When we were little, we looked at our parents as the center of our world. They were superheroes, they could do ANYTHING. When parents look at a little one with an affirming smile or eye glance the child knows all is well; and when a parent looks with annoyance or indifference the world can crumble before us. The power parents hold is a great!
As a young person, if I did not obey my mother, she would often say, “I am not happy with you.” I remember thinking that this might be the worst thing I had ever experienced; ”My mother is unhappy with me!” Now this thought makes me smile, as she has been unhappy with me many times since then. However, in the times she was happy with me, life was the best. In the times she was disappointed, everything felt awry. As I reflect on this now, I think about the amazing beauty God has created in the structure of parents and their children. The beauty of a baby bouncing in delight due to her parents finding pleasure in her. A small boy delighting in the safety of his father after having time to connect with him. These simple pleasures bring indescribable joy.
As we get older, we slowly break away and become more and more independent. When I had my first babies (twins), I remember thinking, “Wow, each day they will become more and more independent.” They where not even a day old at that time. Now as my oldest are 10 years old, they’re indeed independent. This will continue throughout their lifetime, until at some point the tables will turn. Rather than me making the decisions for them and guiding them and caring for their practical needs, they will begin to slowly do this for me.
It was both a slow and jolting reality, when I realized this must take place with my parents—the reality that they were now the child and, in a sense, I was the adult. I was the one with power, the one holding the responsibility of doing what is right for them, and also somehow trying to uphold honor and respect for them and their opinions as they are my parents. How does that work??!!
How do we uphold and honor our parents’ position, while also providing for their needs as their bodies and/or minds begin to decline?
As the grief specialist, I view this as a letting go and also a taking up process. Letting go of the thought that they will provide for me, along with all the disappointment of this, and taking up the reality that they must now be cared for. In this, I will note that also includes letting go of what I hoped they would provide for me that they never were able to provide. It is a multi-layer situation.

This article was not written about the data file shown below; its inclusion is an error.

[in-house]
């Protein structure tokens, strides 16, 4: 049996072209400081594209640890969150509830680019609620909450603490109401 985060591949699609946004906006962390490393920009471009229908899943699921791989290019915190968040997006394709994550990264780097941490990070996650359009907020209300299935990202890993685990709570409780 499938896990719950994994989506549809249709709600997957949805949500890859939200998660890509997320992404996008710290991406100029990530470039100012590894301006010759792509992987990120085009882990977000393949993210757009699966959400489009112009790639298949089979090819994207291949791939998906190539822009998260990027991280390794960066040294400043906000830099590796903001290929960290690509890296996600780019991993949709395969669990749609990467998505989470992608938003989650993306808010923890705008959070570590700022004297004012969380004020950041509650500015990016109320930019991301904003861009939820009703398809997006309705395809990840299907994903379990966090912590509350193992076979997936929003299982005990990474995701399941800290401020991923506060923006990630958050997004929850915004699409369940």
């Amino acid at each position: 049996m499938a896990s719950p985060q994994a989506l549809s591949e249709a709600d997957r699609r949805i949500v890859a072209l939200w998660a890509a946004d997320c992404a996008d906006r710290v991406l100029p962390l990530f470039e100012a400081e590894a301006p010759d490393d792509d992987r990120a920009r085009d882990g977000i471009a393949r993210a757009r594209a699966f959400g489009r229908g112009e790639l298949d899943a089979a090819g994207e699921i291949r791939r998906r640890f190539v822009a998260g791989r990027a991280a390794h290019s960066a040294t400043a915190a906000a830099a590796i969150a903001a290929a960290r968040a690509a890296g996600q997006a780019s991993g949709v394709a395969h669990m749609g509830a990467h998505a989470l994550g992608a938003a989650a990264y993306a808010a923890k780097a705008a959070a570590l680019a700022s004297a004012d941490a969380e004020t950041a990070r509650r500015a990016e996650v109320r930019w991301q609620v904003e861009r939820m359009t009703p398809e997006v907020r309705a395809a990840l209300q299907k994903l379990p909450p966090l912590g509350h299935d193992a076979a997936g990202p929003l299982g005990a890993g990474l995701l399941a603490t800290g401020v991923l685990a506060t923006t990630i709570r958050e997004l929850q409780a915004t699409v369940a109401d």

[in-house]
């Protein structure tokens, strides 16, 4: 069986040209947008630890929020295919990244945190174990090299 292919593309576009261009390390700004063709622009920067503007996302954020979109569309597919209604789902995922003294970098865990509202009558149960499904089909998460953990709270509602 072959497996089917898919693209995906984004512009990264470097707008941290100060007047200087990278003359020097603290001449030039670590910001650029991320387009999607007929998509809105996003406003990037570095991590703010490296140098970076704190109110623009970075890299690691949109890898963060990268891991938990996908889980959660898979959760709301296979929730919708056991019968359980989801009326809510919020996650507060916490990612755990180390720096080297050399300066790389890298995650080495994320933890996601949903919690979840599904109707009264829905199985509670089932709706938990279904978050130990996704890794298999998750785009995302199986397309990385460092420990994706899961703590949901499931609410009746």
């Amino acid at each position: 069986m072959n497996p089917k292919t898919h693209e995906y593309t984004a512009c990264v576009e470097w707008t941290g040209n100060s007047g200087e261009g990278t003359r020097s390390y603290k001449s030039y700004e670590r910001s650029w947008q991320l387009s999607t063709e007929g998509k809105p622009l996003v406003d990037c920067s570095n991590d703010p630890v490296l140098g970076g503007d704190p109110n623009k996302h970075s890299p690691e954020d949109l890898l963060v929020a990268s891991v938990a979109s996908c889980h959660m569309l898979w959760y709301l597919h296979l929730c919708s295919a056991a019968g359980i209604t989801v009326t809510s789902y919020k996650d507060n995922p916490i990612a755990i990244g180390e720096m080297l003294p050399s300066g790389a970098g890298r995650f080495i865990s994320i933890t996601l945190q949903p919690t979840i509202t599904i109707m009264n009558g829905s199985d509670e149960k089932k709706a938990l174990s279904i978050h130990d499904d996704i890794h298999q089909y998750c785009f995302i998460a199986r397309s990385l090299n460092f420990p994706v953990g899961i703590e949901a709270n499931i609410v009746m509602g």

Some of our experiences with aging parents are slow and steady; some are fast and swift as mine was. Every experience is unique and specific to each family and the attachments and individuals involved.
What does this look like, especially living overseas? How can we honor our fathers and mothers (Exodus 20:12)? Do we need to move back home? Do we need to call more? Can we support from afar?
What if our parents do not recognize their need for help? What if they feel they can still climb on the roof even at 85 years old? There are so many challenges when parents age. Much of how this goes depends on their emotional, mental, and spiritual health, as well as ours.
Helpful questions to ask:
1. What do my parents say they need?
— Safety: house set up, transportation situations, health concerns
—Food: how do they eat?
—Finances: how do they manage this, and is this working?
—Who do they confide in?
—Who supports them?
—Who encourages them?
—What gives my parent(s) purpose, meaning and the will to go on?
2. What do I and (we as a family) think they need?
3. What am I concerned about?
4. What am I afraid of?
5. What do I avoid with them?
6. What do they want for themselves?
7. What do I want for them?
8. What do I want for me and my family (immediate) as my parents age?
9. How do I honor other family members in this process?
—How can I respect my siblings both by giving them space to step up and by helping lift the heavy places?
10. What am I losing as my parents get older and are less able to be there for me? (What are my grief points?)
—What do I wish they did for me and long for that will likely never happen?
When I think back on my parents’ decline and deaths, it was a fast process. For many it is a slow decline. In all scenarios losses are different, based on so many factors. Begin to consider what these factors are for you. In this changing process, I encourage you to welcome the love and the freedom of Jesus for all of you. This is not easy. We were not designed to die, and yet I firmly believe God does redeem even in the most painful places.
Do you have aging parents? The path may still be difficult, we can’t deny that. But what if instead of feeling torn, alone, and overwhelmed, for the next 12 months you felt understood, connected, and able to hear God say, “Well done, good and faithful child to your parents.” You can. Join the Aging Parents Cohort today … registration closes August 31st.